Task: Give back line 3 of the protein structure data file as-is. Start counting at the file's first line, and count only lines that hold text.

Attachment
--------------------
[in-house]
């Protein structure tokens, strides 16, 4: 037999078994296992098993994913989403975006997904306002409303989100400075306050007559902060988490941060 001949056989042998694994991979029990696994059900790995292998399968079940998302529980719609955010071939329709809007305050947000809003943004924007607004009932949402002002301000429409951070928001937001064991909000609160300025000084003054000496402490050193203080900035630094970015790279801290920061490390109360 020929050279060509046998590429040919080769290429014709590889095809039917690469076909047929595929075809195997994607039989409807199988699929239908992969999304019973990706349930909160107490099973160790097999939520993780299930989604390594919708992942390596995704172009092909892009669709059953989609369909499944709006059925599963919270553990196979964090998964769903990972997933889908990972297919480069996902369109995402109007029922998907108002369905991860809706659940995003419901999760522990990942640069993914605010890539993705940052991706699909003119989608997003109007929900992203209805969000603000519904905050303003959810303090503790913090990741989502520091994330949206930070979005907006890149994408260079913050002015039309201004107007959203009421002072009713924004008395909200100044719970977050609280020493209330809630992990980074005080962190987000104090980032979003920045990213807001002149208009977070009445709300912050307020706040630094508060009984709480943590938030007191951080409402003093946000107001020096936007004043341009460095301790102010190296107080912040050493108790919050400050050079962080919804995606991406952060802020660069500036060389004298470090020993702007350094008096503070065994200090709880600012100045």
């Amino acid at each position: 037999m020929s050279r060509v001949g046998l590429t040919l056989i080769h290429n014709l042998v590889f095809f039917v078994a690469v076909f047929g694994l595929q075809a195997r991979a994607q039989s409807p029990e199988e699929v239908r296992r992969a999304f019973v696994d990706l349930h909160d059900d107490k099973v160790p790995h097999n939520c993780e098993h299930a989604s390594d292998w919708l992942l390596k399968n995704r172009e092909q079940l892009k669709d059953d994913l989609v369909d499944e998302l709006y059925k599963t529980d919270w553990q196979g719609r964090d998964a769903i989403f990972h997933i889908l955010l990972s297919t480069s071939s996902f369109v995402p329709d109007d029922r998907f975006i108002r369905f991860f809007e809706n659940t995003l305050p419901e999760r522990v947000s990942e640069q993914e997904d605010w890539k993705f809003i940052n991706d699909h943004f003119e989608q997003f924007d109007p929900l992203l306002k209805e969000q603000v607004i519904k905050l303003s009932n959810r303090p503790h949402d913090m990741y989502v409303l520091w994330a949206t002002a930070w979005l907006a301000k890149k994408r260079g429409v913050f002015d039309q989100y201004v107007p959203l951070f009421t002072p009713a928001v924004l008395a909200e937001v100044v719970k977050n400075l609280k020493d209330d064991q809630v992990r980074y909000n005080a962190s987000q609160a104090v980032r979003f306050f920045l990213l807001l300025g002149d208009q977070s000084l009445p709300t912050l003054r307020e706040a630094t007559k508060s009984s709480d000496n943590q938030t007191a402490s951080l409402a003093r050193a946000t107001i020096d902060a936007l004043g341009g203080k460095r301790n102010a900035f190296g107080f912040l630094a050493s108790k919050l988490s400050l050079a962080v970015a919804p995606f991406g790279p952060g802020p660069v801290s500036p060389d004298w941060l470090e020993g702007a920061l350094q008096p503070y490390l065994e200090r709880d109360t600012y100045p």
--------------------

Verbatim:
């Amino acid at each position: 037999m020929s050279r060509v001949g046998l590429t040919l056989i080769h290429n014709l042998v590889f095809f039917v078994a690469v076909f047929g694994l595929q075809a195997r991979a994607q039989s409807p029990e199988e699929v239908r296992r992969a999304f019973v696994d990706l349930h909160d059900d107490k099973v160790p790995h097999n939520c993780e098993h299930a989604s390594d292998w919708l992942l390596k399968n995704r172009e092909q079940l892009k669709d059953d994913l989609v369909d499944e998302l709006y059925k599963t529980d919270w553990q196979g719609r964090d998964a769903i989403f990972h997933i889908l955010l990972s297919t480069s071939s996902f369109v995402p329709d109007d029922r998907f975006i108002r369905f991860f809007e809706n659940t995003l305050p419901e999760r522990v947000s990942e640069q993914e997904d605010w890539k993705f809003i940052n991706d699909h943004f003119e989608q997003f924007d109007p929900l992203l306002k209805e969000q603000v607004i519904k905050l303003s009932n959810r303090p503790h949402d913090m990741y989502v409303l520091w994330a949206t002002a930070w979005l907006a301000k890149k994408r260079g429409v913050f002015d039309q989100y201004v107007p959203l951070f009421t002072p009713a928001v924004l008395a909200e937001v100044v719970k977050n400075l609280k020493d209330d064991q809630v992990r980074y909000n005080a962190s987000q609160a104090v980032r979003f306050f920045l990213l807001l300025g002149d208009q977070s000084l009445p709300t912050l003054r307020e706040a630094t007559k508060s009984s709480d000496n943590q938030t007191a402490s951080l409402a003093r050193a946000t107001i020096d902060a936007l004043g341009g203080k460095r301790n102010a900035f190296g107080f912040l630094a050493s108790k919050l988490s400050l050079a962080v970015a919804p995606f991406g790279p952060g802020p660069v801290s500036p060389d004298w941060l470090e020993g702007a920061l350094q008096p503070y490390l065994e200090r709880d109360t600012y100045p």